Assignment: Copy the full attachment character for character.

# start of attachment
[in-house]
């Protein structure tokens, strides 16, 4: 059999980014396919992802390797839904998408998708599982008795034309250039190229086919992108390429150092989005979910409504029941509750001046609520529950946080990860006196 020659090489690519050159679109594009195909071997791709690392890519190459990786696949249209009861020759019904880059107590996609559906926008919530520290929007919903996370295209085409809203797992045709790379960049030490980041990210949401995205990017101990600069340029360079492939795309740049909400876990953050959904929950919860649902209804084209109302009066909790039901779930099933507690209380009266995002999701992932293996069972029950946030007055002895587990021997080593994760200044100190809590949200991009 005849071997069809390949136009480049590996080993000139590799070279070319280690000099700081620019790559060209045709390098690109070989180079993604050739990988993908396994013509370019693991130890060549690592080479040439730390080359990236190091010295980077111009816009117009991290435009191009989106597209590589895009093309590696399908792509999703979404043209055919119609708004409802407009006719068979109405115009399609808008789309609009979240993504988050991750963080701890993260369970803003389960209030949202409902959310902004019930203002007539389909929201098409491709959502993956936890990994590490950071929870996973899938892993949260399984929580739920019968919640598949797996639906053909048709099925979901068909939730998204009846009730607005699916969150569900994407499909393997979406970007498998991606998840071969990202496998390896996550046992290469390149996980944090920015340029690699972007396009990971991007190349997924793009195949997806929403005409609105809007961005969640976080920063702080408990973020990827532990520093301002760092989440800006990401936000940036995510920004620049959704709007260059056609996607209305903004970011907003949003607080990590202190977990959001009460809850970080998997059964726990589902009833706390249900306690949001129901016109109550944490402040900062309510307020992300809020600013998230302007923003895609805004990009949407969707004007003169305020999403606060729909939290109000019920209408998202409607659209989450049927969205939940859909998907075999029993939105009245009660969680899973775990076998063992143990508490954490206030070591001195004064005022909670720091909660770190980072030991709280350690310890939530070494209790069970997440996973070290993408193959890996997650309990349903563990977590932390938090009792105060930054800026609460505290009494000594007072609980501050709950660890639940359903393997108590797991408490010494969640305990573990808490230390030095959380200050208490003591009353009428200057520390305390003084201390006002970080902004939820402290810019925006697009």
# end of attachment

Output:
[in-house]
């Protein structure tokens, strides 16, 4: 059999980014396919992802390797839904998408998708599982008795034309250039190229086919992108390429150092989005979910409504029941509750001046609520529950946080990860006196 020659090489690519050159679109594009195909071997791709690392890519190459990786696949249209009861020759019904880059107590996609559906926008919530520290929007919903996370295209085409809203797992045709790379960049030490980041990210949401995205990017101990600069340029360079492939795309740049909400876990953050959904929950919860649902209804084209109302009066909790039901779930099933507690209380009266995002999701992932293996069972029950946030007055002895587990021997080593994760200044100190809590949200991009 005849071997069809390949136009480049590996080993000139590799070279070319280690000099700081620019790559060209045709390098690109070989180079993604050739990988993908396994013509370019693991130890060549690592080479040439730390080359990236190091010295980077111009816009117009991290435009191009989106597209590589895009093309590696399908792509999703979404043209055919119609708004409802407009006719068979109405115009399609808008789309609009979240993504988050991750963080701890993260369970803003389960209030949202409902959310902004019930203002007539389909929201098409491709959502993956936890990994590490950071929870996973899938892993949260399984929580739920019968919640598949797996639906053909048709099925979901068909939730998204009846009730607005699916969150569900994407499909393997979406970007498998991606998840071969990202496998390896996550046992290469390149996980944090920015340029690699972007396009990971991007190349997924793009195949997806929403005409609105809007961005969640976080920063702080408990973020990827532990520093301002760092989440800006990401936000940036995510920004620049959704709007260059056609996607209305903004970011907003949003607080990590202190977990959001009460809850970080998997059964726990589902009833706390249900306690949001129901016109109550944490402040900062309510307020992300809020600013998230302007923003895609805004990009949407969707004007003169305020999403606060729909939290109000019920209408998202409607659209989450049927969205939940859909998907075999029993939105009245009660969680899973775990076998063992143990508490954490206030070591001195004064005022909670720091909660770190980072030991709280350690310890939530070494209790069970997440996973070290993408193959890996997650309990349903563990977590932390938090009792105060930054800026609460505290009494000594007072609980501050709950660890639940359903393997108590797991408490010494969640305990573990808490230390030095959380200050208490003591009353009428200057520390305390003084201390006002970080902004939820402290810019925006697009």